I may have seemed a bit hard on meta-analysis last week, but I should say that there’s really no way to mount a good scientific argument without some form of it. You have to consider results across multiple studies, and come up with some sort of synthesis about what they might mean when taken together. Without this kind of reasoning, each new study would have to be treated as sui generis, and science couldn’t function as a cumulative discipline. Mostly this is done informally, by looking over the relevant papers, and thinking about them, so making meta-analysis quantitative and algorithmic has the advantage of taking much of the subjectivity out of the process.
The biggest weakness of meta-analysis, in principle, is that it accurately reflects the biases and assumptions of the field at large. Under some circumstances, quantitative meta-analysis can even reveal shortcomings in the literature, as I tried to demonstrate in last week’s discussion of the neurosynth results for “speech perception” vs. “words” and “sentences.” But there are certain kinds of findings that would violate assumptions that motivate the design of most, if not all studies in the field, and these are things that will never be found by even the most sophisticated consideration of the existing literature. You could not discover the law of conservation of matter by conducting a meta-analysis of all of the data accumulated by alchemists. They weren’t asking the right questions to provide that kind of answer. It would be crazy to assert that, in just a few decades of functional neuroimaging research, we’ve figured out exactly the kinds of questions and techniques to carve nature at its joints. We’ve made a lot of progress, but there are still a lot of unknown unknowns. So, that’s one reason meta-analysis has to remain just one bow in our quiver, and why we have to be prepared to chuck the results of even the most sophisticated meta-analyses if new studies demonstrate that some of our assumptions are not valid.
Another cultural issue that impacts the validity of meta-analysis is the way in which results are reported. We depend to a staggering degree on significant inferential statistics in deciding whether a paper should be published. Inferential statistics are supposed to give us some idea of how likely a particular result was to have occurred by chance, or, positively, how likely it would be “replicate.” So, when I report that a result is “statistically significant” or “reliable,” that’s supposed to mean that it is very unlikely to have happened by chance, and that, if you re-did my experiment, you’d be very likely to find the same thing.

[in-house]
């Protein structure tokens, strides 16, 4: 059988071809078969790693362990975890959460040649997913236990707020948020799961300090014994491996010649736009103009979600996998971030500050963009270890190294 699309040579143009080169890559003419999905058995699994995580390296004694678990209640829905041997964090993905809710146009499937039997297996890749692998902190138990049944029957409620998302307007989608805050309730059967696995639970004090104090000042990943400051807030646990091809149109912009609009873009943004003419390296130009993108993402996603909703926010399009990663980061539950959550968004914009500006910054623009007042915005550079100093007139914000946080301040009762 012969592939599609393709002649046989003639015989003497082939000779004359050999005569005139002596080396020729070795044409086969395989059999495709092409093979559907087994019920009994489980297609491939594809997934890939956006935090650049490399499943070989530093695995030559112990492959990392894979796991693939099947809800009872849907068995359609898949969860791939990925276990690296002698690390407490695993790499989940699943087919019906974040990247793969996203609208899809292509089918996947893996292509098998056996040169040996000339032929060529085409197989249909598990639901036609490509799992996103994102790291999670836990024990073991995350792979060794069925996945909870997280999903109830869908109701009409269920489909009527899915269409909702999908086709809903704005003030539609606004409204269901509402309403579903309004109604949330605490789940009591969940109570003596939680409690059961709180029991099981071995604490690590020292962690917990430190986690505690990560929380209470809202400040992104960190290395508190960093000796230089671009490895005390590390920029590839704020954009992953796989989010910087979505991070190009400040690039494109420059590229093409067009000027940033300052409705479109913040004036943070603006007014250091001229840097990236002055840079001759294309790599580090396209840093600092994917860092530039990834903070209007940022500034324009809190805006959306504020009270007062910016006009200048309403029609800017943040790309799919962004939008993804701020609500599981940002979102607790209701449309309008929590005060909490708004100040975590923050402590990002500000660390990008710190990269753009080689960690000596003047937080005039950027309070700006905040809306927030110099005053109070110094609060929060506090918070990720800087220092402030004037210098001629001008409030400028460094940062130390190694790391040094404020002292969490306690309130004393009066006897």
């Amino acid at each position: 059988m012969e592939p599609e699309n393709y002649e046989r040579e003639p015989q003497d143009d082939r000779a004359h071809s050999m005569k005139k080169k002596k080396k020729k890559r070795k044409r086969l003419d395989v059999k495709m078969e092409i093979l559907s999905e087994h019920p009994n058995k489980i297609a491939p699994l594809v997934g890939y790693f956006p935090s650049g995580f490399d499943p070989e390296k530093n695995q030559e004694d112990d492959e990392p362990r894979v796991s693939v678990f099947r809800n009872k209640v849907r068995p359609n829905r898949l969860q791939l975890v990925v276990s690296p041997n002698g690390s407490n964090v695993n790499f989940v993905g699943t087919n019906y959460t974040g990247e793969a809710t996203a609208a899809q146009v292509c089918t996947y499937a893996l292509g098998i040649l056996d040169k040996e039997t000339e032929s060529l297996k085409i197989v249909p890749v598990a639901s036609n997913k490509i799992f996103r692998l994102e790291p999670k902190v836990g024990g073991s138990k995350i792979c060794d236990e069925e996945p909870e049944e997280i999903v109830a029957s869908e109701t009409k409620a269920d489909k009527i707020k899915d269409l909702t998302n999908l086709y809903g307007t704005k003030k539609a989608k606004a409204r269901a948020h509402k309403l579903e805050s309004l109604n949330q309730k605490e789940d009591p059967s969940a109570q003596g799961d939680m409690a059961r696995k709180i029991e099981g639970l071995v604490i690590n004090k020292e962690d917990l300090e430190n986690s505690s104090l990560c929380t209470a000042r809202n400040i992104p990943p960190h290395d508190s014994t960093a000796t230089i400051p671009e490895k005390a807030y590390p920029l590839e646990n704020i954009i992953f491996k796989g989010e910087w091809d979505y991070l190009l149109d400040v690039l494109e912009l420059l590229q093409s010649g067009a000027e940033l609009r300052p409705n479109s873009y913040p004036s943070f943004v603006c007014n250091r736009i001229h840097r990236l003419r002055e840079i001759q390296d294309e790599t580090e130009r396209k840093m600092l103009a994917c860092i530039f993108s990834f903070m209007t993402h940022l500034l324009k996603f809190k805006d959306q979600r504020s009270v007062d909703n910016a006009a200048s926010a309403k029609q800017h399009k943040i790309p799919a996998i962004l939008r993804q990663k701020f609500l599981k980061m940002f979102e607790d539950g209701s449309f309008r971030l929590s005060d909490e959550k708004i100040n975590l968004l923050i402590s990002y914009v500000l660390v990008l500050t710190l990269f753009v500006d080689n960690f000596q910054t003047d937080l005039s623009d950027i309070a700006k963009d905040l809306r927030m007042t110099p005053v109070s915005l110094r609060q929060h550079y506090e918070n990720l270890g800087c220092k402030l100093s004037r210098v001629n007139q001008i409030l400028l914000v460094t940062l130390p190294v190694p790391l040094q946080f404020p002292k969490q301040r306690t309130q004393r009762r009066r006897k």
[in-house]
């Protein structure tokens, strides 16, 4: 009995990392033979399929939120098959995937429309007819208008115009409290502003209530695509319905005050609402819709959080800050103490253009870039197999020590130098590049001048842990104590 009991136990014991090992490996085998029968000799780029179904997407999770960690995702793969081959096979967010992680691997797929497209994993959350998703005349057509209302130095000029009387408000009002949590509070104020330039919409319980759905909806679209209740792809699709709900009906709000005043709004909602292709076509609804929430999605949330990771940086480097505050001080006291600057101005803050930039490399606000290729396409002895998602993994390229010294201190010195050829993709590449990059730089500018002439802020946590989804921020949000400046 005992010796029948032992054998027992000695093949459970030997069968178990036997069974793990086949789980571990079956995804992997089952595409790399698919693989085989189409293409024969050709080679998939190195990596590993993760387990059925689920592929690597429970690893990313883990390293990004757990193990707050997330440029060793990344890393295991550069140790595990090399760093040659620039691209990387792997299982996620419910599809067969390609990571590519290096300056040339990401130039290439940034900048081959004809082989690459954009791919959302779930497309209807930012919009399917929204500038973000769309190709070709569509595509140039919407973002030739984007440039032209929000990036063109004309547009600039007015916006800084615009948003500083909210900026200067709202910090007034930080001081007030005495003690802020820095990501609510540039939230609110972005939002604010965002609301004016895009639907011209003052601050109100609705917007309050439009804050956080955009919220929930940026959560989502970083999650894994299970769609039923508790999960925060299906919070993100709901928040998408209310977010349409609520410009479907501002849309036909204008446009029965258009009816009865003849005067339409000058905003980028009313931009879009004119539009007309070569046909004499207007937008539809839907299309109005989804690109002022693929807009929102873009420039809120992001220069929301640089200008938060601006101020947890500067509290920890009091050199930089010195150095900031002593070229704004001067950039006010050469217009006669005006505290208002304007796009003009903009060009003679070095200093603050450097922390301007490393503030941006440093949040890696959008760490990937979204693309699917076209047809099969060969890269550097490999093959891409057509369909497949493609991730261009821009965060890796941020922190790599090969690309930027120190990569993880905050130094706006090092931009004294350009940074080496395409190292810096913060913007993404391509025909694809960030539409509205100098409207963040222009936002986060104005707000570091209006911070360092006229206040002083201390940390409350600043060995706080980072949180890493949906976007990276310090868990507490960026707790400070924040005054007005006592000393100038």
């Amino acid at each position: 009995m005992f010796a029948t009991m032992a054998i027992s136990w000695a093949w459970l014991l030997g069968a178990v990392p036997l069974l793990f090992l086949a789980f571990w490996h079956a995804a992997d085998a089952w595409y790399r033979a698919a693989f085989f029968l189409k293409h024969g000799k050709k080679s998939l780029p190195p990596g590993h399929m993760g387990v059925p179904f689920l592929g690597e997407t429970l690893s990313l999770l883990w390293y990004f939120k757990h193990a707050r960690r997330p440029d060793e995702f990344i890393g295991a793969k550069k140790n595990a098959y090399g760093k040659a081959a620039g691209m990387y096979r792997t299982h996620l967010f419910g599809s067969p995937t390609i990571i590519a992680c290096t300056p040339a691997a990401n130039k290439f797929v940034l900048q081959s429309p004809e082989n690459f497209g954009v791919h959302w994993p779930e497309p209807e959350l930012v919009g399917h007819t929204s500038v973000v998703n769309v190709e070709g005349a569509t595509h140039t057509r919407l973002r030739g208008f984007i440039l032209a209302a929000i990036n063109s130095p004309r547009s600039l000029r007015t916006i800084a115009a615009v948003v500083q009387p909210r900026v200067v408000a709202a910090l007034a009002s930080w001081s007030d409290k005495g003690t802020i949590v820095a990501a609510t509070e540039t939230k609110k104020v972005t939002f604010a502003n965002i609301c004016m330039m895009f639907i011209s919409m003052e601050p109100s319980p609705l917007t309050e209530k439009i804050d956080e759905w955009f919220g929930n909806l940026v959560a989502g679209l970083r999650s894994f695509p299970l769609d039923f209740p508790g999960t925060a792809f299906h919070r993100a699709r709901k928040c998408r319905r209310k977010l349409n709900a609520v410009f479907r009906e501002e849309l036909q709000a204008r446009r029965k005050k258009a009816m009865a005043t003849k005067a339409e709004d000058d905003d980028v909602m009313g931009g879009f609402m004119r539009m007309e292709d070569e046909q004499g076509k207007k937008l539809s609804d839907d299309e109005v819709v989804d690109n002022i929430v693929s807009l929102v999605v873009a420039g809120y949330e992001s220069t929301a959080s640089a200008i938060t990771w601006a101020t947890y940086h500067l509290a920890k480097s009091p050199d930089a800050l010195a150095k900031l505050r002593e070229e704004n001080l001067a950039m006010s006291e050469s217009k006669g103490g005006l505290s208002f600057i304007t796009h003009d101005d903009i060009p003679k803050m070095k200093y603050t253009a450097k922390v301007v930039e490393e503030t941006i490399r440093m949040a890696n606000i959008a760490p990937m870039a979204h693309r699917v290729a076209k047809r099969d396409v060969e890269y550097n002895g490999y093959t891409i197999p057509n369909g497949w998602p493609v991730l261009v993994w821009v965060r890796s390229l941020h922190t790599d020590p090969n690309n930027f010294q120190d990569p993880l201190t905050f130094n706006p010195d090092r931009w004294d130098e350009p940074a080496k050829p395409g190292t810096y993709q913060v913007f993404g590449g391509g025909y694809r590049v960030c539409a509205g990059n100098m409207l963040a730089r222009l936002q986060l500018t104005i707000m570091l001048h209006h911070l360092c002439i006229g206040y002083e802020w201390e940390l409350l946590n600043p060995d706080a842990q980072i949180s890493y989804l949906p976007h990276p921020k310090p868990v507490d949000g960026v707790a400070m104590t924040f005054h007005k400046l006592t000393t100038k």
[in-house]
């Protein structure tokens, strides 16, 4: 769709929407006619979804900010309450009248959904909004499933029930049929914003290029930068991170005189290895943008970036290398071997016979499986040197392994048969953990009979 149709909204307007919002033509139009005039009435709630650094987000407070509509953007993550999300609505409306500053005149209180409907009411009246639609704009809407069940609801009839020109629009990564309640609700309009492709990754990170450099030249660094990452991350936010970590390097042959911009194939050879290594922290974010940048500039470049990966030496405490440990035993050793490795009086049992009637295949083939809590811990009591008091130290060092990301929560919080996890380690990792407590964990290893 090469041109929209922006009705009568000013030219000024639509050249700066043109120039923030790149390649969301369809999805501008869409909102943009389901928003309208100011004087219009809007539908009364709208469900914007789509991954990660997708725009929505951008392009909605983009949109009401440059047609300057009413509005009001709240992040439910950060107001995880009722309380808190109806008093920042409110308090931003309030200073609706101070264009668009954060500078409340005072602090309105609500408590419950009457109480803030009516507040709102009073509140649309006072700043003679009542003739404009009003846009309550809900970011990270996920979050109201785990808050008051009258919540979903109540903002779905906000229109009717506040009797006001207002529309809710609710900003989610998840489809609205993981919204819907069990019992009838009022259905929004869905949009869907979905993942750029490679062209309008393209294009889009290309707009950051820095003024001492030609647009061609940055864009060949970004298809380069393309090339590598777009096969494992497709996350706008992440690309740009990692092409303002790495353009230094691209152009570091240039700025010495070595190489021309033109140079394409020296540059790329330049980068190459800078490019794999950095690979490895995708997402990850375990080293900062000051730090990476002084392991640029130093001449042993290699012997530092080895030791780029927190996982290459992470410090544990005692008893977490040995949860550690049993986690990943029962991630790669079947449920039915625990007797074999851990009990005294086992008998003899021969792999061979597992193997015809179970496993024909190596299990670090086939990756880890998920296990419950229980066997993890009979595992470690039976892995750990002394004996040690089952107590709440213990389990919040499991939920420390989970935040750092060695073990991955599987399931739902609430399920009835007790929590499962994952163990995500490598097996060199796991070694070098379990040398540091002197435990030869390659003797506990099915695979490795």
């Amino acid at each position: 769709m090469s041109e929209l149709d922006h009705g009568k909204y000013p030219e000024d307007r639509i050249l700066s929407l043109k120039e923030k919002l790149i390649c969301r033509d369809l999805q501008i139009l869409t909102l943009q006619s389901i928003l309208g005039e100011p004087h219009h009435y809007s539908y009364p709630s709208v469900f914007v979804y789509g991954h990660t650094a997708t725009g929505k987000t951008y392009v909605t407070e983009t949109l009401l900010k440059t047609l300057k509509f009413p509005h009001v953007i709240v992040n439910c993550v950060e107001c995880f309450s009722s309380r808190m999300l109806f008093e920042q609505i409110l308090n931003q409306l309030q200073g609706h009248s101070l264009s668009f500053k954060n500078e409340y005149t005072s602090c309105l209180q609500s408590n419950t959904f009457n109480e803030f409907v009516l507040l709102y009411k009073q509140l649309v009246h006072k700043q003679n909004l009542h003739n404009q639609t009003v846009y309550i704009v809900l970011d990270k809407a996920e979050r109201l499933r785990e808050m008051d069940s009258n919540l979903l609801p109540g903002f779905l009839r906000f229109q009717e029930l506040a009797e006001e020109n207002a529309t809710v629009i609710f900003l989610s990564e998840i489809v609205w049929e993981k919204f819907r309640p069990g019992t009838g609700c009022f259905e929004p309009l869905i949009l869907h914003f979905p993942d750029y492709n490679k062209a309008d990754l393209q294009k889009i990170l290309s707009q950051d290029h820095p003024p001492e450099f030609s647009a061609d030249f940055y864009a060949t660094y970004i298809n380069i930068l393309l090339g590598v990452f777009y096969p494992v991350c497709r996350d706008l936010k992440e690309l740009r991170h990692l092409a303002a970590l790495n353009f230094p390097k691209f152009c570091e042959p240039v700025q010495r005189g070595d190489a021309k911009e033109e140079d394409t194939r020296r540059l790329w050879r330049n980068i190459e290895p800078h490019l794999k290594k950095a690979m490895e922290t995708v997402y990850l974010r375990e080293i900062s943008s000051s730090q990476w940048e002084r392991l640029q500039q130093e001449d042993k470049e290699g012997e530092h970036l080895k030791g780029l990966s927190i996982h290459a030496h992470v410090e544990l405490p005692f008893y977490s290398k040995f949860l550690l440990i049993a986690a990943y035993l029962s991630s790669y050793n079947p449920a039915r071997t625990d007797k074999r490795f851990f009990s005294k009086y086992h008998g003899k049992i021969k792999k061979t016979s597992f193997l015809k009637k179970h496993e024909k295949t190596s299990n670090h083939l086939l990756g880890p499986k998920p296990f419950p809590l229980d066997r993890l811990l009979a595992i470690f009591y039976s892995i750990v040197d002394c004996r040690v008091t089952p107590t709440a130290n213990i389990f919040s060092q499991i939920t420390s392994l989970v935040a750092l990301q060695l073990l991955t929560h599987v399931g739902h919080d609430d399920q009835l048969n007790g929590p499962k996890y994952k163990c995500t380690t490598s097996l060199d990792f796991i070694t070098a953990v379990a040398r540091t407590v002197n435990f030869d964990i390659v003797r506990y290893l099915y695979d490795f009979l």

The problem is that, because journals tend overwhelmingly to publish only those results that are significant, we don’t actually know how reliable many of the effects in the literature are. In the worst case, an unscrupulous scientist could just run the same experiment over and over again, hoping to produce the “correct” result by chance (since, after all, the chance of producing a significant result is never exactly zero, even when the effect is not real). Say this was done a thousand times, and in 999 of those cases, the desired effect was not found, or the effect went in the opposite direction of what was predicted. If the literature only contains the one instance in which the desired outcome was observed, it obviously presents a misleading view.
But you don’t need willful misrepresentation like p-hacking or HARKing to create this kind of problem. More often, in fact, the “file drawer” problem arises when an interesting, counterintuitive result appears in the literature, and then lots of labs try to reproduce it as the first step in designing new experiments based on the finding. Often, the result cannot be reproduced, and the failure to replicate ends up getting hidden away in the file drawer. This happens because you can’t easily publish failures to replicate, even if most people in the field believe that the study you are trying to replicate is obviously not right.
There are many good posts elsewhere about the file-drawer problem, and even a virtual file drawer where people can register and post failed replications of psychology experiments. This discussion has spilled out of the blogs and into the literature, perhaps most notably in a special section of Perspectives on Psychological Science, including an by meta-analysis aficionado John Ioannides on, among other things, how the file drawer problem impacts meta-analysis. (See also the special topic in Frontiers in Computational Neuroscience.) It is very exciting that we are having a serious discussion about how to resolve this issue by changing the criteria for publication, creating specific venues for the publication of replication studies (successful and failed), models for post-publication commentary and annotation. In short, a cultural shift in how scientists publish and report data is under way. One can optimistically look forward to a time when too-good-to-be-true findings are joined in the literature by failed replications, and these failed replications find their way into an open annotation system, instead of hiding in the “lore” of a subdiscipline.